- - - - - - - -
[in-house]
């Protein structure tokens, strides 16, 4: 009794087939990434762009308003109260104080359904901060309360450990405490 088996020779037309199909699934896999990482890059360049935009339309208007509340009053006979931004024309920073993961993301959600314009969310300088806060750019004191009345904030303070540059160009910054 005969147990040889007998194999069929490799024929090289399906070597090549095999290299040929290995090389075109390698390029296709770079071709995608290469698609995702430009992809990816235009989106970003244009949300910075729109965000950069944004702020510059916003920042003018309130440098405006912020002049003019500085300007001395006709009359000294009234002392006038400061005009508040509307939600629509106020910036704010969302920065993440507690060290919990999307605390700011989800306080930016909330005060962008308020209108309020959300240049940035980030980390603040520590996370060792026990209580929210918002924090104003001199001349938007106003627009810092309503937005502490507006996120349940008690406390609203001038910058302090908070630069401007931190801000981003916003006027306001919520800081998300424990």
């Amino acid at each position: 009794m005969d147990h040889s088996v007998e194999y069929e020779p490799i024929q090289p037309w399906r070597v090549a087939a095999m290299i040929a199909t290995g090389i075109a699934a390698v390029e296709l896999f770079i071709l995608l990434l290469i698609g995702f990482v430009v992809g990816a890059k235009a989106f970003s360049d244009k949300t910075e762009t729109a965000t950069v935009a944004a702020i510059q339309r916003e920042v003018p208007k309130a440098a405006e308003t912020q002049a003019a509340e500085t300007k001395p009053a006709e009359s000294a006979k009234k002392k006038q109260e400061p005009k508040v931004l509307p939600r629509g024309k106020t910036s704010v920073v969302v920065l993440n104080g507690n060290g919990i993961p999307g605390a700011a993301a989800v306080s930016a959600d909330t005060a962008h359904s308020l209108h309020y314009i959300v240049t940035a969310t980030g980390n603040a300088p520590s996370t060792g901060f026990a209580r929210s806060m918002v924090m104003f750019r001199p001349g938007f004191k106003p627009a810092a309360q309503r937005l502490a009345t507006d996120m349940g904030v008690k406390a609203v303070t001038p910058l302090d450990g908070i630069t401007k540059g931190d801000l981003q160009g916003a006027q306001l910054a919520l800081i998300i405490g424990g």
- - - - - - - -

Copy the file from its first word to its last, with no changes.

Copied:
[in-house]
């Protein structure tokens, strides 16, 4: 009794087939990434762009308003109260104080359904901060309360450990405490 088996020779037309199909699934896999990482890059360049935009339309208007509340009053006979931004024309920073993961993301959600314009969310300088806060750019004191009345904030303070540059160009910054 005969147990040889007998194999069929490799024929090289399906070597090549095999290299040929290995090389075109390698390029296709770079071709995608290469698609995702430009992809990816235009989106970003244009949300910075729109965000950069944004702020510059916003920042003018309130440098405006912020002049003019500085300007001395006709009359000294009234002392006038400061005009508040509307939600629509106020910036704010969302920065993440507690060290919990999307605390700011989800306080930016909330005060962008308020209108309020959300240049940035980030980390603040520590996370060792026990209580929210918002924090104003001199001349938007106003627009810092309503937005502490507006996120349940008690406390609203001038910058302090908070630069401007931190801000981003916003006027306001919520800081998300424990």
């Amino acid at each position: 009794m005969d147990h040889s088996v007998e194999y069929e020779p490799i024929q090289p037309w399906r070597v090549a087939a095999m290299i040929a199909t290995g090389i075109a699934a390698v390029e296709l896999f770079i071709l995608l990434l290469i698609g995702f990482v430009v992809g990816a890059k235009a989106f970003s360049d244009k949300t910075e762009t729109a965000t950069v935009a944004a702020i510059q339309r916003e920042v003018p208007k309130a440098a405006e308003t912020q002049a003019a509340e500085t300007k001395p009053a006709e009359s000294a006979k009234k002392k006038q109260e400061p005009k508040v931004l509307p939600r629509g024309k106020t910036s704010v920073v969302v920065l993440n104080g507690n060290g919990i993961p999307g605390a700011a993301a989800v306080s930016a959600d909330t005060a962008h359904s308020l209108h309020y314009i959300v240049t940035a969310t980030g980390n603040a300088p520590s996370t060792g901060f026990a209580r929210s806060m918002v924090m104003f750019r001199p001349g938007f004191k106003p627009a810092a309360q309503r937005l502490a009345t507006d996120m349940g904030v008690k406390a609203v303070t001038p910058l302090d450990g908070i630069t401007k540059g931190d801000l981003q160009g916003a006027q306001l910054a919520l800081i998300i405490g424990g």